It's Ask a Museum Curator Day, and museums all over the world are answering your questions on Twitter. Here in the United States, you can query curators of everything from various Smithsonian museums of science, history and culture in D.C., to the Art Institute of Chicago. It's a great way to learn about museum collections from the people who know them best, as well as ask a few burning questions you've just been waiting for an expert to answer.
Sadly, the #askacurator hashtag is full of spammy things that are making it mostly useless, so I'd recommend picking a specific institution and checking out it's Twitter feed. Some of the fun things I've learned today:
Renaissance Italy was the birthplace of the mazzocchio, a torus-shaped hat which is one of the Museum of Math's favorite bits of math-based fashion.
Stamps are occasionally issued jointly by two different countries—usually to commemorate some historical event or achievement that suits political purposes. The Smithsonian Postal Museum has, as an example, a stamp issued by the U.S. and Canada to mark the anniversary of the St. Lawrence Seaway.
According to the Academy of Natural Sciences in Philadelphia, Hadrosaurus Foulkii were the common dinosaur species of New Jersey. Today, they're famous for being the first dinosaur to have its skeleton mounted for display.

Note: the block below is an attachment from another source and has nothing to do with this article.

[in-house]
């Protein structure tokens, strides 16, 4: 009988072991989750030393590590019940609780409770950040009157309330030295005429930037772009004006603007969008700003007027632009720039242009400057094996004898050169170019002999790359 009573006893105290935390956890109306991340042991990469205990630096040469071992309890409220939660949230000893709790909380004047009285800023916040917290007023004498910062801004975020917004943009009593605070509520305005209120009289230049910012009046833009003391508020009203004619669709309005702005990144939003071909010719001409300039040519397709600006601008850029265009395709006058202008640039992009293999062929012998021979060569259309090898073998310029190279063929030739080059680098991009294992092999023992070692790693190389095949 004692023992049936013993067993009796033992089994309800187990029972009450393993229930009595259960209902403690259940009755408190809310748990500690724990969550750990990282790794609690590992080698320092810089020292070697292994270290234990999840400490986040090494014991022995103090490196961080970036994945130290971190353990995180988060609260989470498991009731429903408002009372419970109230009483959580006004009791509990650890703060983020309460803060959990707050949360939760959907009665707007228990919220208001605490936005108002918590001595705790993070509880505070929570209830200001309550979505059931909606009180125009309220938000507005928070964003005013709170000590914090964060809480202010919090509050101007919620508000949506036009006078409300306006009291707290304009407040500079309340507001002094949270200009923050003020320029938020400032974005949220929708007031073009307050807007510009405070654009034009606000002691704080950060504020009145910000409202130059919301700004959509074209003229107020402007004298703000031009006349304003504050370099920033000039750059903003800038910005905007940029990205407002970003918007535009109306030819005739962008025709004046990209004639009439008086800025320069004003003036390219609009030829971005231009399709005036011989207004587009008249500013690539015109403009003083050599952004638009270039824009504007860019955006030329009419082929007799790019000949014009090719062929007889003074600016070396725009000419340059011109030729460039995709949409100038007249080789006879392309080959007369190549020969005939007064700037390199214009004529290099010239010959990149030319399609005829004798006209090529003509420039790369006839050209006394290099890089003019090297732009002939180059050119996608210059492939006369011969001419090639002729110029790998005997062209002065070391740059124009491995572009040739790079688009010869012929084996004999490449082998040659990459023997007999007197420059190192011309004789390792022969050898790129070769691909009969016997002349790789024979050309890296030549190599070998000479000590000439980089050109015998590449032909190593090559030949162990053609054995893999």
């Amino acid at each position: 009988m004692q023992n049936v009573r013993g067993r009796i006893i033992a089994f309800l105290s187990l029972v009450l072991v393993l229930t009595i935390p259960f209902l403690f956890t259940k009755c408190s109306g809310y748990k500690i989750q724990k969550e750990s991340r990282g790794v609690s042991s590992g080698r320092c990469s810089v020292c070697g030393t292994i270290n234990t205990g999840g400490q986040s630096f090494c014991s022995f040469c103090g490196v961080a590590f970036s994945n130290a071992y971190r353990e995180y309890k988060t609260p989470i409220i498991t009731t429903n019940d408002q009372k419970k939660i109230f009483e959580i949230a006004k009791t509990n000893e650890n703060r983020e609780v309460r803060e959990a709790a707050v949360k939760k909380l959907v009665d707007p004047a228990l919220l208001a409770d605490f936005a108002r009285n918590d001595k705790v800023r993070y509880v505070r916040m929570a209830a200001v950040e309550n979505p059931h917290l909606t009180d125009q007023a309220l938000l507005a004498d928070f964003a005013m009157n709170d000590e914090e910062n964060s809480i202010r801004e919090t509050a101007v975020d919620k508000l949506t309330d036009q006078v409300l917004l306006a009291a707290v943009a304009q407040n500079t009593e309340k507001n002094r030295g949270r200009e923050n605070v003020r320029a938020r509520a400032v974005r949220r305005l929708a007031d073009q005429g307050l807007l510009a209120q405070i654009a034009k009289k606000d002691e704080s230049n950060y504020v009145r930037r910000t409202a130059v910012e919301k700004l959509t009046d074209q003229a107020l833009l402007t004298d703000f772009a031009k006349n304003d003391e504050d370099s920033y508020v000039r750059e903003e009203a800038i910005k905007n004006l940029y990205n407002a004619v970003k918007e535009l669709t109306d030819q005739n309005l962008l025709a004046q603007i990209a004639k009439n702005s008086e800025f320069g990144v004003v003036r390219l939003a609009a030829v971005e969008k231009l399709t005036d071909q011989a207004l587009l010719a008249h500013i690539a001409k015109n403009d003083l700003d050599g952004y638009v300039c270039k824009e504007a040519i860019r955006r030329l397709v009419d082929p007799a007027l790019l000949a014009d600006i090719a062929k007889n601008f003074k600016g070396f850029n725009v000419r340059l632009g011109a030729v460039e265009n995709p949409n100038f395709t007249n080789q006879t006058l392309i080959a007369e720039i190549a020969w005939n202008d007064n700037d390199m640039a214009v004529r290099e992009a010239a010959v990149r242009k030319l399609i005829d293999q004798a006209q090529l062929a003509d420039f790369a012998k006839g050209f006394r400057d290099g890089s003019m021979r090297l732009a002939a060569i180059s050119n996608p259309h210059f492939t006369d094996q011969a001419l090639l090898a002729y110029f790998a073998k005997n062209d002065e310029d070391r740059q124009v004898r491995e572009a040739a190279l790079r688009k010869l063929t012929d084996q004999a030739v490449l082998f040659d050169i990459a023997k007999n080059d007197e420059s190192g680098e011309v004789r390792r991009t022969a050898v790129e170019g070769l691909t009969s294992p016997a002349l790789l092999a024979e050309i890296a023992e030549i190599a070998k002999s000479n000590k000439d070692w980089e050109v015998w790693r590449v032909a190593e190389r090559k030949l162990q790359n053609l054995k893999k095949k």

Meanwhile, Kansas City's Nelson-Atkins Museum of Art correctly calls out the statue of Guanyin of the Southern Sea as a high point in their collection—but sadly fails to mention that the statue is part of an entire temple, taken apart piece by piece and reconstructed at the Nelson. They've got several rooms like that, all of which I loved as a kid.
Two days ago, the Senate voted to overrule Trump FCC Chairman Ajit Pai and restore Net Neutrality; it was an incredible victory, but unless the same motion passes in the House, it's a symbolic one.
There's only hours remaining before Congress will vote to renew the Section 702 powers that let the NSA conduct mass surveillance; powers that expand in 12 days.
This amazingly handy website pretty much holds your digital hand through the process of calling your representatives. Take five minutes, call your reps. 5 Calls
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